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    Author(s): Charles R. FrihartChristopher G. Hunt; Michael J. Birkeland
    Date: 2014
    Source: In: Recent Advances in Adhesion Science and Technology, edited by Woiciech (Voytek) Gutowski, and Hanna Dodiuk. 2014; pp. 277-290.
    Publication Series: Book Chapter
    Station: Forest Products Laboratory
    PDF: View PDF  (696.37 KB)

    Description

    Protein adhesives allowed the development of bonded wood products such as plywood and glulam in the early 20th century. Petrochemical-based adhesives replaced proteins in most wood bonding applications because of lower cost, improved production efficiencies, and enhanced durability. However, several technological and environmental factors have led to a resurgence of proteins, especially soy flour, as an important adhesive for interior nonstructural wood products. This paper discusses important aspects of protein structure and recent successful advances in higher performance soy flour adhesives for wood bonding. Despite these advances, we believe there is even greater potential for protein adhesives if the reactive groups can be better utilized for bonding and more efficiently cross linked. Protein wood adhesives have recently displaced fossil fuel–based adhesives in some markets and have the potential to replace a significant percentage of fossil fuel–based wood adhesives worldwide.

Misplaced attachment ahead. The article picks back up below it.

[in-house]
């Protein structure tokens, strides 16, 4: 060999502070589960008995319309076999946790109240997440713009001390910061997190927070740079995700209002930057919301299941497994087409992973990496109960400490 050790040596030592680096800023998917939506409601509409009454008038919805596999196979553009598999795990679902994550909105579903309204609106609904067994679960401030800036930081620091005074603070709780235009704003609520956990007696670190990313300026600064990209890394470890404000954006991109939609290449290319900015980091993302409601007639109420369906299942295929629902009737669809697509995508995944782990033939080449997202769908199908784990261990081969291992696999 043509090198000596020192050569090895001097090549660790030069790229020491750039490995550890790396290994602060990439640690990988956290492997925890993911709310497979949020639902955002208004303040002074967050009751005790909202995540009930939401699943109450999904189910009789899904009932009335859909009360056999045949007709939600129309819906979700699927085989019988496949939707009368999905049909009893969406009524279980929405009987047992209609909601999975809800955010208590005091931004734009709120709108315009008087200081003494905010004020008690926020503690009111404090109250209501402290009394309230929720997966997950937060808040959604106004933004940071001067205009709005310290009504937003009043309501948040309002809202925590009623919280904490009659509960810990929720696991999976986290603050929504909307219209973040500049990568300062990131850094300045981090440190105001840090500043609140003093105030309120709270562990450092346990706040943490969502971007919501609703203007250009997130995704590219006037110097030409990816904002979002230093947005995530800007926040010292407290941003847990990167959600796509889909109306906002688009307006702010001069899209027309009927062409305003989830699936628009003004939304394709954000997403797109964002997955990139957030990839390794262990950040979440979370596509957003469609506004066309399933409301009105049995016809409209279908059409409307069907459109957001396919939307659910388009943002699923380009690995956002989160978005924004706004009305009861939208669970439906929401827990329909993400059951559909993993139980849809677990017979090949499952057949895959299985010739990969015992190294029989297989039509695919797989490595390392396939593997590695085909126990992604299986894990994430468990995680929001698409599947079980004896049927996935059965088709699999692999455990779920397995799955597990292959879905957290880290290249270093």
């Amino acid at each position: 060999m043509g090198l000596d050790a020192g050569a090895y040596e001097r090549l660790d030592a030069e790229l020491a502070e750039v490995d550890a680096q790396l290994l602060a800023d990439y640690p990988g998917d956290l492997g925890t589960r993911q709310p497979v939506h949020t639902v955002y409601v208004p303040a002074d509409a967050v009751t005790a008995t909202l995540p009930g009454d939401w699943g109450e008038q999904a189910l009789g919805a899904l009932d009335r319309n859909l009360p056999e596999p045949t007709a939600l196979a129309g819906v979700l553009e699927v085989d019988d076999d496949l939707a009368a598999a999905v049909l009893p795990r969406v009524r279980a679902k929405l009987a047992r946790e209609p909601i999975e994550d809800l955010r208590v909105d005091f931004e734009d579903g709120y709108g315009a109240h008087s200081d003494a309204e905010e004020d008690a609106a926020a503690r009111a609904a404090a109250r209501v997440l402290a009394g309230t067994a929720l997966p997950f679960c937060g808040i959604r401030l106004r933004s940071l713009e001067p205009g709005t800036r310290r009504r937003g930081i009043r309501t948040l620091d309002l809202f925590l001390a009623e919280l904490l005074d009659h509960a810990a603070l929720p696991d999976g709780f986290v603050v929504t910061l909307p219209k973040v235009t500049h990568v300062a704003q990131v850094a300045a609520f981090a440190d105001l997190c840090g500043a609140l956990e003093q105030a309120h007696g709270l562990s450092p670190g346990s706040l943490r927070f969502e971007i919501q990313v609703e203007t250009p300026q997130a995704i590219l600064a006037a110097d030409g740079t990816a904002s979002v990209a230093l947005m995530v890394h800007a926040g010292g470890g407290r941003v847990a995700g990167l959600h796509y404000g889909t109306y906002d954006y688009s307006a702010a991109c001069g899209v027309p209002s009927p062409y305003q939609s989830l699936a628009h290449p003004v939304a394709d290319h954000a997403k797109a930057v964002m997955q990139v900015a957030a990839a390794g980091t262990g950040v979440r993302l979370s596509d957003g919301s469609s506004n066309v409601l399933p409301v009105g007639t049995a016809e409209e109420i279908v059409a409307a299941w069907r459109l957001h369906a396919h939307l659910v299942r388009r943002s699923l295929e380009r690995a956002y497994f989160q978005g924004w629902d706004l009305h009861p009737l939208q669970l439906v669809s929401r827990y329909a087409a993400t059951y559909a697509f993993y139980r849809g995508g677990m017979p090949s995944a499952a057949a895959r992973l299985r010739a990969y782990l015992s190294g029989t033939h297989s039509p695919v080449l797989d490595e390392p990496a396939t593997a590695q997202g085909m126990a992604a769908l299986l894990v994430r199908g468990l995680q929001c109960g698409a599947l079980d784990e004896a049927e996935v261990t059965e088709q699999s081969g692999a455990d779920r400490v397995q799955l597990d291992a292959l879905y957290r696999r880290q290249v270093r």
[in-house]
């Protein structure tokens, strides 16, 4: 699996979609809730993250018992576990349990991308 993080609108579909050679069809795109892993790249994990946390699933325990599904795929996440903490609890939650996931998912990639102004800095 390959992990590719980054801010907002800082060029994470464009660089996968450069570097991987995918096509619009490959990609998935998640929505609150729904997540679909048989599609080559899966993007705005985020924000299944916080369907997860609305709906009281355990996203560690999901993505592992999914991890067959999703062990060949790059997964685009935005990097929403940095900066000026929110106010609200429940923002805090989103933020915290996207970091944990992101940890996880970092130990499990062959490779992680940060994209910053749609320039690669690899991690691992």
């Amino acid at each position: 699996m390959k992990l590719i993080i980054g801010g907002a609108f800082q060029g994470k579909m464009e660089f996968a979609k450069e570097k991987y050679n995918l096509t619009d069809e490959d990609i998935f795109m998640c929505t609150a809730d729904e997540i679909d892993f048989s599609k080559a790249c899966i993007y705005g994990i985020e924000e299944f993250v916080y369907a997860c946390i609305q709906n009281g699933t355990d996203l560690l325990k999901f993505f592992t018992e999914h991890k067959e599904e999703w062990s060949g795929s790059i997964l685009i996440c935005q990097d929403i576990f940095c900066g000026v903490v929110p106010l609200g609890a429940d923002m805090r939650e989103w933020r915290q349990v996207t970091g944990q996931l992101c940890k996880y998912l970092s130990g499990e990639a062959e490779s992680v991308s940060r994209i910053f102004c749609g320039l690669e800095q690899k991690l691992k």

Publication Notes

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    • This article was written and prepared by U.S. Government employees on official time, and is therefore in the public domain.

    Citation

    Frihart, Charles R.; Hunt, Christopher G.; Birkeland, Michael J. 2014. Chapter 16: Soy Proteins as Wood Adhesives. In: Recent Advances in Adhesion Science and Technology, edited by Woiciech (Voytek) Gutowski, and Hanna Dodiuk. 2014; pp. 277-290.

    Keywords

    wood, adhesives, soy, wood bonding, protein, curing

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https://www.fs.usda.gov/treesearch/pubs/45668